Intensive Green Roof

    Intensive green roofs feature advanced irrigation systems that require professional maintenance. The roof is characterized by different vegetation from small trees to herbaceous plants, they offer more options for plants providing greater landscape design potential and increased biodiversity. Cruise ships, Chicago’s City Hall and Chicago’s Peggy Notebaert Nature MuseumPeggy Notebaert Nature Museum, are good examples of intensive green roofs.

    The Green Roof Advantage

    Some advantages of having green roofs are:

    • This roof works as a super insulator by reducing cooling expenses inside the building.
    • The building can hold in more heat in winter and keep out the heat in summer.
    • Reduction of noise pollution as the plants and soil combine to absorb and prevent outside noise.
    • Aesthetic value through landscape design, providing shade and food for insects and birds.
    • Durability as the plants and soil mixture guards the waterproof membrane against high heat and direct sunlight.
    • More oxygen and less carbon monoxide emitted in the air. The vegetation collects carbon monoxide and refills the atmosphere with oxygen helping to reduce carbon emissions.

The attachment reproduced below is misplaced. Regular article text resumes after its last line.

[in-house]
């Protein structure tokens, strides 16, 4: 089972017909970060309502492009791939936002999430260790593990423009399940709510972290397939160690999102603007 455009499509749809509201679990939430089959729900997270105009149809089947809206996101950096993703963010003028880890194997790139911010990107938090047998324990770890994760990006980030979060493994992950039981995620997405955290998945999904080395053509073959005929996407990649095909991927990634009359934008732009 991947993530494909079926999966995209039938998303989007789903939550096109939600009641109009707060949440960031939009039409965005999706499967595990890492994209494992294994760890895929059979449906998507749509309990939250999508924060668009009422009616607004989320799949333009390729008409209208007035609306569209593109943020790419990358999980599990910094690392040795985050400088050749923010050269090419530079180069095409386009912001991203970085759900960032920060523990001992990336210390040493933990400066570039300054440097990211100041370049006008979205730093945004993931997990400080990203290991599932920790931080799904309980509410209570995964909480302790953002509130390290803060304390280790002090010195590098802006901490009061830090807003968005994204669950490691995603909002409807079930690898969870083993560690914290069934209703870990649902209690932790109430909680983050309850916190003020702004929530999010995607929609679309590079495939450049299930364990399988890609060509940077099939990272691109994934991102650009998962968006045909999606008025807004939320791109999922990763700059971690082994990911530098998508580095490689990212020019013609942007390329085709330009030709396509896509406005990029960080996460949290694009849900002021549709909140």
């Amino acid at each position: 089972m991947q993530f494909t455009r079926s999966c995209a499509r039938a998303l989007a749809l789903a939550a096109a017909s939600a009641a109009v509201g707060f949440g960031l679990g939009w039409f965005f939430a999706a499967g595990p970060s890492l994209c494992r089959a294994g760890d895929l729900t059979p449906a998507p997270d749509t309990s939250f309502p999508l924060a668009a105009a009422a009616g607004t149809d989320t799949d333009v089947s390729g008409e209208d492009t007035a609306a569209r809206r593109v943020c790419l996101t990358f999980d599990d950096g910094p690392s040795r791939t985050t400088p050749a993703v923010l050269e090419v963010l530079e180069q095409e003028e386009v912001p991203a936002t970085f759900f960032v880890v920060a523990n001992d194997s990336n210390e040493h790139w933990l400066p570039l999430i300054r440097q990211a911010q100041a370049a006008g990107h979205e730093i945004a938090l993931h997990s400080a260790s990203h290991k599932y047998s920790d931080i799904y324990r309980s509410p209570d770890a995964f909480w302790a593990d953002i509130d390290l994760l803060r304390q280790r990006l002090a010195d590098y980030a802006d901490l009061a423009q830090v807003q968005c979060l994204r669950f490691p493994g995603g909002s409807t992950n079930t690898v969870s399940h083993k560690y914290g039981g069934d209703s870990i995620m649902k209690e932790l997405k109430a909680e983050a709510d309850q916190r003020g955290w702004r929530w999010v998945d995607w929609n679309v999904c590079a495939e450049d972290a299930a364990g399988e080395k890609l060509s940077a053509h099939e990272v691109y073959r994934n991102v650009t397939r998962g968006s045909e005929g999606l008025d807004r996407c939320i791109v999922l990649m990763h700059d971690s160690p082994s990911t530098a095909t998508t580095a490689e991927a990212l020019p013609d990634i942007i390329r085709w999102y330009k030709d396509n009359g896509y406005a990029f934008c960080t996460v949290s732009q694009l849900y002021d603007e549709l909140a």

Green Roof Installation Costs and Maintenance

    The EPA approximate installation charges are $10 per square foot for the extensive roof. An intensive roof is approximately $25 per square foot. Yearly maintenance charges for either roof per square foot can range between 75 cents to $1.50 based on the types of plants chosen and the amount of irrigation, fertilization and maintenance required.

    EPA Study on the Environmental Effect of Green Roofs 

    The EPA study shows green roofs mitigate the heat island effect, reduces air pollution and greenhouse gas emissions, and helps reduce energy costs. Methodologies are laid out using free tools created by EPA to assess the many benefits of green roofs. Regulatory mandates and voluntary incentives are ways cities pursue green roof implementation, and a long list of cities and communities have already adopted them.

    Beat the island heat with a green roof. Contact us for more details on sustainability.